> when I run sudo openvpn XplornetOpenVpn.ovpn I get sudo: openvpn: command not found.

      That comment is intended for a Linux environment. I have no experience with OpenVPN clients on Windows.

      > Do I need to install openvpn on the client ?
      Yes, you’ll need a VPN client for your Raspberry Pi. I imagine if it’s in Windows, you’ll launch your client and then load the configuration file somehow – all it’s trying to do is run the client with the configuration in the file.

      Reply
  3. Jeff Lamer

    Hey Toby,
    Hoping to get some help, Was able to follow all instructions and still can’t access my local page on port 1880.

    Reply
  4. Phil

    This has been extremely helpful to me as well. I too am trying to set up cameras via xplornet, though I am significantly downscaling the video quality on site before trying to send it out. I was able to get the ngrok solution working, but has the downfalls of if there’s a power bump, when things restart you have a different ngrok address, unless you’re paying for a link.

    I’ll have to try this particular VPN solution on another day, as my onsite staff had to fly out and we inevitably had issues with inverter faults.

    Just wanted to say thanks for some good explanation of the root cause, and some innovative solutions. Xplornet Jupiter systems don’t leave you much to work with.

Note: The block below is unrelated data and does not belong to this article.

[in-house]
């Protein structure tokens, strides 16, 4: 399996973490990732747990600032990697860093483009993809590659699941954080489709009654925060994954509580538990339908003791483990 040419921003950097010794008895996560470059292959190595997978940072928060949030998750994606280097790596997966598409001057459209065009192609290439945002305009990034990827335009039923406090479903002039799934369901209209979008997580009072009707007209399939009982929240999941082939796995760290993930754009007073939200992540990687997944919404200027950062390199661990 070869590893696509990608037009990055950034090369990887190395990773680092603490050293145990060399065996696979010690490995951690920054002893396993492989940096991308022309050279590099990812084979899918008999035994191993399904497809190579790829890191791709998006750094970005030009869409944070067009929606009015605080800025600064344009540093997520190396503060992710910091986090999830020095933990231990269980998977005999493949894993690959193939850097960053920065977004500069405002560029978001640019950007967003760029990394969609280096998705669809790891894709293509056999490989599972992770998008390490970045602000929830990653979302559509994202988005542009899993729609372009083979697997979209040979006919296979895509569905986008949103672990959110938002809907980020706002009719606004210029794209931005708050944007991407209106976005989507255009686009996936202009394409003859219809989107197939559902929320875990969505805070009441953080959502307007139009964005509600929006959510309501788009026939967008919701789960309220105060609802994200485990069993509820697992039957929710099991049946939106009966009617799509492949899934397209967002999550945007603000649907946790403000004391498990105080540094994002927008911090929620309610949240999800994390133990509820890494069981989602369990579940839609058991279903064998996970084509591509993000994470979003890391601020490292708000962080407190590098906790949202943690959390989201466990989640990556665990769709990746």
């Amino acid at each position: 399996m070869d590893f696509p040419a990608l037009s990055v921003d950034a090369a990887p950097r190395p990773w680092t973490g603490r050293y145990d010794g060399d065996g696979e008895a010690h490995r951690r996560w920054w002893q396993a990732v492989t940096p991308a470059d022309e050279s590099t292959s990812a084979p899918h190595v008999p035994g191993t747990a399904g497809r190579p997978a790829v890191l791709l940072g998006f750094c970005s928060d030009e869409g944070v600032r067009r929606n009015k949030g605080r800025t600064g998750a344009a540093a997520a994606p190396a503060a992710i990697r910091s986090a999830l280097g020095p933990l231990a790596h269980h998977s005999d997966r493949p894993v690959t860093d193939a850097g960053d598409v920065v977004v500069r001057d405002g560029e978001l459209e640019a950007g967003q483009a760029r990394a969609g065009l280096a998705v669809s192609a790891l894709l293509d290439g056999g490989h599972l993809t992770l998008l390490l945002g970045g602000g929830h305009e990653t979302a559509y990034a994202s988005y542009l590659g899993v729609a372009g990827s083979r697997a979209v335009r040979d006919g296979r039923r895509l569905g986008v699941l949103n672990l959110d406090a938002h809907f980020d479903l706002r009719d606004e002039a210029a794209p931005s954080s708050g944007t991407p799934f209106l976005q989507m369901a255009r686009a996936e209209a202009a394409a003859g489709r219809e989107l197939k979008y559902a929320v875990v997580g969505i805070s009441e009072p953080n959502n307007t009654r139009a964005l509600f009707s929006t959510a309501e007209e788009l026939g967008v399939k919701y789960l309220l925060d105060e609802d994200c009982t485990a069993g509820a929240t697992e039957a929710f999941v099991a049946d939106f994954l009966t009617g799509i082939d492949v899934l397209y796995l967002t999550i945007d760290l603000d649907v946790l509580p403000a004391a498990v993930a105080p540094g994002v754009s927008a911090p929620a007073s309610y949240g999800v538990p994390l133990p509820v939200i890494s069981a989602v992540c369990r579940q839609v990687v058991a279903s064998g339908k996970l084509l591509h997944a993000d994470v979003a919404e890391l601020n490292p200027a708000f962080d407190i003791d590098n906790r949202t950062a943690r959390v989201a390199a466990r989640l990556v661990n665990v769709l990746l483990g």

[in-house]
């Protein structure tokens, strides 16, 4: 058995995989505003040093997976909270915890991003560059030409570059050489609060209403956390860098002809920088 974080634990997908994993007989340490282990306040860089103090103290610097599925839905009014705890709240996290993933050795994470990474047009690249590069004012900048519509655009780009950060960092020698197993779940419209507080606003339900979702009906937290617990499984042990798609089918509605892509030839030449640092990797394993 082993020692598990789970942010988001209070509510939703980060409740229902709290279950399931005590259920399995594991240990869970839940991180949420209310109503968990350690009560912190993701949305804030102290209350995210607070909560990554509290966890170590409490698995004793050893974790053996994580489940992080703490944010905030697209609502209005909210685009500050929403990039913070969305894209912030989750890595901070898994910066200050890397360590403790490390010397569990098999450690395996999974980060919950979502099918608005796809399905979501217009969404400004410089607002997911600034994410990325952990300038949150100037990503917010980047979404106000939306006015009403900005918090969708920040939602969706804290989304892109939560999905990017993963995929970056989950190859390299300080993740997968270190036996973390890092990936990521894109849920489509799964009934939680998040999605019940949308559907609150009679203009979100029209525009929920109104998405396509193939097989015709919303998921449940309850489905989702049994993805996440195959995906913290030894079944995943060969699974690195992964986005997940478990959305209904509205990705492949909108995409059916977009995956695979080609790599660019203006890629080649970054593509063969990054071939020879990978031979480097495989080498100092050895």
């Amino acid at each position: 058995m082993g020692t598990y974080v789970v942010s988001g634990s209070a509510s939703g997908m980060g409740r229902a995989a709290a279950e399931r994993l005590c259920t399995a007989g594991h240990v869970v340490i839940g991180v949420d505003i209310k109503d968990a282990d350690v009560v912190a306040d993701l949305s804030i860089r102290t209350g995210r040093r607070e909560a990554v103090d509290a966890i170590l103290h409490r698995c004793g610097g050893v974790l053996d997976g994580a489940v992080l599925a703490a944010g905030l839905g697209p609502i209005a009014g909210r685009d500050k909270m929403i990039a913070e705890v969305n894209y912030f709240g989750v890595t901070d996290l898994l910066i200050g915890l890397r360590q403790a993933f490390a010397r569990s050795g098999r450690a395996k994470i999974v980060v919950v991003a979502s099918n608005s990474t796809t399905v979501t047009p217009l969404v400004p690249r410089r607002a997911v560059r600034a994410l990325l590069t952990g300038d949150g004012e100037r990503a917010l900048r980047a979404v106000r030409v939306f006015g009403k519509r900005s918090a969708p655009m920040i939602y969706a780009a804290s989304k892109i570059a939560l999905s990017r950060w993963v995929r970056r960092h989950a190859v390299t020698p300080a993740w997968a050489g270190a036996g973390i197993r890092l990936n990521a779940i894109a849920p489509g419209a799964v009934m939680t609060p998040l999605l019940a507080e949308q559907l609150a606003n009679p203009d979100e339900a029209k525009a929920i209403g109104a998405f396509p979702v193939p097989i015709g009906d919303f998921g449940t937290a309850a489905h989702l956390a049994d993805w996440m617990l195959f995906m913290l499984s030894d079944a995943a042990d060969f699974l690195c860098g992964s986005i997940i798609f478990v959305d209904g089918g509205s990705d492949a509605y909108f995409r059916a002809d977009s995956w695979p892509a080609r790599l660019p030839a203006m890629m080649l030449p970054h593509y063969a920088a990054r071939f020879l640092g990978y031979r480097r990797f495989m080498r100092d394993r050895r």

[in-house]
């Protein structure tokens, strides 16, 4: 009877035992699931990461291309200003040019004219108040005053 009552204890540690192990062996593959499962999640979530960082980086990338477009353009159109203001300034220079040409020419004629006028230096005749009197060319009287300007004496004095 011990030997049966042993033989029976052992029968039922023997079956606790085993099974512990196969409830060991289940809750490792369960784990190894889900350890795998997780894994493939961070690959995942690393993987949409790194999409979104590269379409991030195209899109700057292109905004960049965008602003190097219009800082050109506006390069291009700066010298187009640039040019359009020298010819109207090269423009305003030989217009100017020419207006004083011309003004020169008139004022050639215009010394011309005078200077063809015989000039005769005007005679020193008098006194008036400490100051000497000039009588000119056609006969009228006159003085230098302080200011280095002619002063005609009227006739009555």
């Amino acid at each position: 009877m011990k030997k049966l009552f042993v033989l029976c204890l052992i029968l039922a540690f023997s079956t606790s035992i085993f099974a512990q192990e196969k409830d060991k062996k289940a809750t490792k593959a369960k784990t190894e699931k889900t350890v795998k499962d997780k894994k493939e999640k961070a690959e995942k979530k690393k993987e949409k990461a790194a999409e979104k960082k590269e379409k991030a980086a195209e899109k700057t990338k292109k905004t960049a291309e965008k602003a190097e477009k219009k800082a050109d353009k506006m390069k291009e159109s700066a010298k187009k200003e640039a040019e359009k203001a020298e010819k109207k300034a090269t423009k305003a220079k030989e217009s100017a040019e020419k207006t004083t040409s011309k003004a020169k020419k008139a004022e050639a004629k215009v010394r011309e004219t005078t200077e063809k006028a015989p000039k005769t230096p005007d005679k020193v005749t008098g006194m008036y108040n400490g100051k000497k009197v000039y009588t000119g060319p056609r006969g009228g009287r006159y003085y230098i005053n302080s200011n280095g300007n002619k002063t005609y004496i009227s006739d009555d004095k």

Reply
    1. tobymurray Post author

      > I am significantly downscaling the video quality on site before trying to send it out
      Ugh, tell me about it. A reliable 1 Mbps up would be a welcome improvement over what I have now.

      Great to hear I’m not alone in struggling with Xplornet. I’ve had this running on and off for a while as projects fade in and out and it seems to consistently be the most robust solution. I tried a few other strategies, and when it comes down to it the power failure/Internet failure made everything else less robust – often for difficult to understand reasons. VPN client re-connection is bog standard and seems to not suffer the same issues if it isn’t immediately successful.

      Plus, 5$/month is basically free, and you could theoretically serve multiple customers via the same public facing machine. If you’re in the unenviable situation of having to solve this problem, this is the best solution I’ve come across. If you come up with anything different or notice anything to improve, please let me know!

      Reply
  5. Clem Morton

    Hello everyone. I’m also struggling with xplornet’s double NAT. There are several things I’ve tried. I’m running an ubiquity edge router lite. With it I have been able to pull in and distribute to my network IPv6 addresses. So I have native IPv6 on my network. However the addresses are on a lease, and they change with regularity. Also, I randomly seem to loose IPv6 connectivity? Its not been stable. I have tried OpenVPN running on the edge router in client mode, yes. It does work, however the speeds are terrible. There is no offloading for it. If anyone has a guide on how to get LT2P and Ipsec working on one of these devices behind a double NAT with offloading. Please do a write up and share. I’ve been struggling on that for months now. I’m not even sure it will work.
    Other options I am looking at are the pfsense firewalls/routers, if one of those can’t do it, then nothing can.

    Reply